The next day we had scheduled a “pick-up” session where we could quietly and slowly record anything we felt we didn’t get during our concerts. We all knew there wasn’t much to do so I arrived early and started listening to the tracks of the previous three days. I was thrilled with the quality, and my engineer and I started deciding which versions of the songs to use. (Again, for the uninitiated, “live” recordings of any concert are rarely if ever one concert. Things that are happily forgiven by an audience sitting in a theater are more disconcerting on a CD, which, hopefully, will be listened to a hundred times. So every “live” recording is a mixture.)
Pat and Beth were very pleased with what they heard. Pat kept asking me, “Which day was that?” I didn’t want to say. It didn’t matter, did it? I simply wanted to assemble the best takes into a seamless whole that best showed off this Diva on Detour. For the next two hours, we simply recorded new performances of some songs where Pat tried different things. It was a great luxury to do that. No pressure, no audience, just for fun and we got some great takes.
All artists are different: some like to turn everything over to the producer and wait until the CD is in the shops. (Elton John is famous for that.) Some like to be part of every bit of the production. Pat was the latter. Being a perfectionist, she wanted to hear every note she had recorded. I suggested I make a version of what I thought were the best takes, assemble everything into a coherent whole, and then she could react to my version of the CD with specific notes.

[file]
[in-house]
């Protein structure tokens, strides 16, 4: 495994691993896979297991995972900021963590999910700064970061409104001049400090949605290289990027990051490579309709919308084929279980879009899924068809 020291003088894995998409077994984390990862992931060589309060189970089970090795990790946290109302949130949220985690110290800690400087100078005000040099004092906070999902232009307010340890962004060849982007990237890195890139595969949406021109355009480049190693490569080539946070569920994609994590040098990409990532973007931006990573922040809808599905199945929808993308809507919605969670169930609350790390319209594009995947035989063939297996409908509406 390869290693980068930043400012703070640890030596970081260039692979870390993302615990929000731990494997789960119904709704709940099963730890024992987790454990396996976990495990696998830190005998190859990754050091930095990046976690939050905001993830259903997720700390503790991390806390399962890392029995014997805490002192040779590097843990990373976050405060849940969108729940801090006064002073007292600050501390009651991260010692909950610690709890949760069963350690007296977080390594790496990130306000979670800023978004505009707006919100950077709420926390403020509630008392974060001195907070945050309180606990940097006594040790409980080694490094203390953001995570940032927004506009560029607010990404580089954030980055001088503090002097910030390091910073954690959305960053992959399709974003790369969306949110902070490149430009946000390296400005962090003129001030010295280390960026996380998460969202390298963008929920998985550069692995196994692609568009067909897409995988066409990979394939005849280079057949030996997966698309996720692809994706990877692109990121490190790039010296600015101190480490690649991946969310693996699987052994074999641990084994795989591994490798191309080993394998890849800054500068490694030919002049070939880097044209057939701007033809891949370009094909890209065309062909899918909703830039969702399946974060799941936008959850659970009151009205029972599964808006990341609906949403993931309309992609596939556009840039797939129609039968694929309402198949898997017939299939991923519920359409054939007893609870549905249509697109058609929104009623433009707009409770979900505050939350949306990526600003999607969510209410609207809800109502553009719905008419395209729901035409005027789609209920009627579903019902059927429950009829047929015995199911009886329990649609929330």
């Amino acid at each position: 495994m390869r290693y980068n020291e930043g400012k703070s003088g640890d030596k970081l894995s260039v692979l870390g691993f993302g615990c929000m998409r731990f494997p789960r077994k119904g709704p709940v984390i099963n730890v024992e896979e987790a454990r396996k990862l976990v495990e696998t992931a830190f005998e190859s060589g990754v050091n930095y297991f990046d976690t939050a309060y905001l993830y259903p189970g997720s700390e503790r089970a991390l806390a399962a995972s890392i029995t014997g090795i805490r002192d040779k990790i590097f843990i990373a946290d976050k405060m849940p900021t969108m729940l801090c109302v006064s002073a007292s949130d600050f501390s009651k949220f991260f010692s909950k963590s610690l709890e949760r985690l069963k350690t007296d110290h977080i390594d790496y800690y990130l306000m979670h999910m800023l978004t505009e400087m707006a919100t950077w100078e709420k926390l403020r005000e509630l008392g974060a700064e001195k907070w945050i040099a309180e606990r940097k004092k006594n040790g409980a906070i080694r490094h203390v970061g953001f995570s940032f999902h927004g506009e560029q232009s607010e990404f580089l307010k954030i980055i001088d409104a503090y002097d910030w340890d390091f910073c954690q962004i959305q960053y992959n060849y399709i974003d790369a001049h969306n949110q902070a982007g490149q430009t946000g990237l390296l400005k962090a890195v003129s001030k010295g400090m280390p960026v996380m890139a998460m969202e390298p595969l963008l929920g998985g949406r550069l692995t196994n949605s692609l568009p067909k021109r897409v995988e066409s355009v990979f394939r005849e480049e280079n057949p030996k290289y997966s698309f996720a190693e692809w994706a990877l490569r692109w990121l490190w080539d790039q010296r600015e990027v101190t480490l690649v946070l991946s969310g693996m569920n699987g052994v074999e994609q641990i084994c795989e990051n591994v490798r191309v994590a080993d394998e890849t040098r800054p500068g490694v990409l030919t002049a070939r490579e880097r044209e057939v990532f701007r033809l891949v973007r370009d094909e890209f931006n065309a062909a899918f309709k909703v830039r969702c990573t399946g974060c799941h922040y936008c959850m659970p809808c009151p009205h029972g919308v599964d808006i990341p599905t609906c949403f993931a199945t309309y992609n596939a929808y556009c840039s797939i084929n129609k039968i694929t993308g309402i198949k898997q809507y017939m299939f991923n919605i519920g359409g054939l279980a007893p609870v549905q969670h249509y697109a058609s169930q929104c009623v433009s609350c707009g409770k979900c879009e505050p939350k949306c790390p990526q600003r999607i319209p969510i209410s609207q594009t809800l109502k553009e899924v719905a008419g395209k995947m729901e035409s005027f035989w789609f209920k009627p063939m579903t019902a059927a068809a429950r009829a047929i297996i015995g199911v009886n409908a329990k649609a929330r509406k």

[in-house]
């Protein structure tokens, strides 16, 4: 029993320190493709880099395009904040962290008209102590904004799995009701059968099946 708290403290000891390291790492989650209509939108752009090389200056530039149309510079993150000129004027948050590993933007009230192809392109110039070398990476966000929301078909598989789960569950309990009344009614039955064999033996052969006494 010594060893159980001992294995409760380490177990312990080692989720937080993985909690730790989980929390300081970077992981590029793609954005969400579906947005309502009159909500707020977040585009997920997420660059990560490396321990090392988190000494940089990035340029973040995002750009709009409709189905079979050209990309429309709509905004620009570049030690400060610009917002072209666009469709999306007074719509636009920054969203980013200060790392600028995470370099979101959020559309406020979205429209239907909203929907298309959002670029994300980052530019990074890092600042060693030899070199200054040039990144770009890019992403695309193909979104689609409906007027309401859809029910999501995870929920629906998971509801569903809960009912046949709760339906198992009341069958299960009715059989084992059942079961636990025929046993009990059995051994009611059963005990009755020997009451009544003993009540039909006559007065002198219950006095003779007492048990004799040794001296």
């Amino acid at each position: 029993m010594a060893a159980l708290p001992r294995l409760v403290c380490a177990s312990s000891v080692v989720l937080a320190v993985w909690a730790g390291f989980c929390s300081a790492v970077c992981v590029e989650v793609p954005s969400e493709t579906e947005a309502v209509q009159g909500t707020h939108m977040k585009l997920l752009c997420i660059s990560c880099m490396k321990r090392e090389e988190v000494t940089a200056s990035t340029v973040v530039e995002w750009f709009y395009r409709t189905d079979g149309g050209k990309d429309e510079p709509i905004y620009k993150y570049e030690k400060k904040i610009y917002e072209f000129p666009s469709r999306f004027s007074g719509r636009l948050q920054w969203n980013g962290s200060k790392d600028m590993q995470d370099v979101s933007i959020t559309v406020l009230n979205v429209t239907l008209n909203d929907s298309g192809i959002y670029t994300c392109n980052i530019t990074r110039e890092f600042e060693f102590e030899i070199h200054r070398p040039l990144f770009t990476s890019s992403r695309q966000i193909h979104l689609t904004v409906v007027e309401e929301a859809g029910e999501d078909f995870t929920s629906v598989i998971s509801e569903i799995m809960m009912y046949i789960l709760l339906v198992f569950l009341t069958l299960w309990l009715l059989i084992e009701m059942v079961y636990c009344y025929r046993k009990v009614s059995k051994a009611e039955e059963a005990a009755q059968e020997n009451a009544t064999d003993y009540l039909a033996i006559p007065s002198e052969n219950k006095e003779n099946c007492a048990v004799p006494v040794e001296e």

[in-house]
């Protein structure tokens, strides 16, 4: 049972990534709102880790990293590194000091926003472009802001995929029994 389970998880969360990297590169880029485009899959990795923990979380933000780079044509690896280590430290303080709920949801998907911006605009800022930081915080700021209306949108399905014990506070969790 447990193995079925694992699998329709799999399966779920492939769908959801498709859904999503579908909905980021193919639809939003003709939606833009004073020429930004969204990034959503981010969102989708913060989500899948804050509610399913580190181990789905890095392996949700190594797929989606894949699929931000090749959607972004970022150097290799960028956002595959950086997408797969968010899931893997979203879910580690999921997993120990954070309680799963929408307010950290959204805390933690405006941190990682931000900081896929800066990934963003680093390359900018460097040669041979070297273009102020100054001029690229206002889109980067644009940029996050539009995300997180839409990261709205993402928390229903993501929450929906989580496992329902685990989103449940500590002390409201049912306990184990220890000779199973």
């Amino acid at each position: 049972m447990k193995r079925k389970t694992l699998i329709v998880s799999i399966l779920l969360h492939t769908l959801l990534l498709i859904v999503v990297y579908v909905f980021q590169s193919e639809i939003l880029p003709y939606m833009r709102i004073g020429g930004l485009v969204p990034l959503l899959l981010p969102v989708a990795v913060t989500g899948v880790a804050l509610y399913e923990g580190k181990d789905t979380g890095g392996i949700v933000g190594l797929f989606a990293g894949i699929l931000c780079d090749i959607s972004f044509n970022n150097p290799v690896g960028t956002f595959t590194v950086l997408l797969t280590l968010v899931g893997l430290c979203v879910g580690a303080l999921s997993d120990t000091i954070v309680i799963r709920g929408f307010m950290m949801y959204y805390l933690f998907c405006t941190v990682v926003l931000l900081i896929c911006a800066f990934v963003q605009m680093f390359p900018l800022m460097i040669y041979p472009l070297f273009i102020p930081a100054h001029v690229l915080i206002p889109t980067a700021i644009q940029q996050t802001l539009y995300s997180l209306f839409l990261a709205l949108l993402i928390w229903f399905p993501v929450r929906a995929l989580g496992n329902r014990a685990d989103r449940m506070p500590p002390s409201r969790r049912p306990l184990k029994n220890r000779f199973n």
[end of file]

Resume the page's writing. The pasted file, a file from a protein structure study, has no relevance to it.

Pat and Beth live in Santa Fe and were heading out the next day. I started working immediately and happily burned the sessions down to four discs; two weeks later I shipped them out west.
Quite frankly, I’ve never encountered an artist who was so attentive to detail. She diligently listened, as promised, to every single note and sent me her thoughts. Every change she suggested was a change for the better.
I redid the edits on the show and resent the discs.
But she still wasn’t satisfied. She continued to hear news ways for improvement. So the process continued. After four back and forths, four different versions, we both felt, this was it, this was the Diva on Detour we all dreamed about releasing. And now we all are thrilled we can share this CD with an audience around the world. Nothing pleased me more than when I got an email in broken English from the Vienna State Opera’s gift shop stating, “We need more of Patricia Racette’s CD; Diva is all out-sold!”
Diva On Detour is available on Amazon, iTunes and GPRrecords.com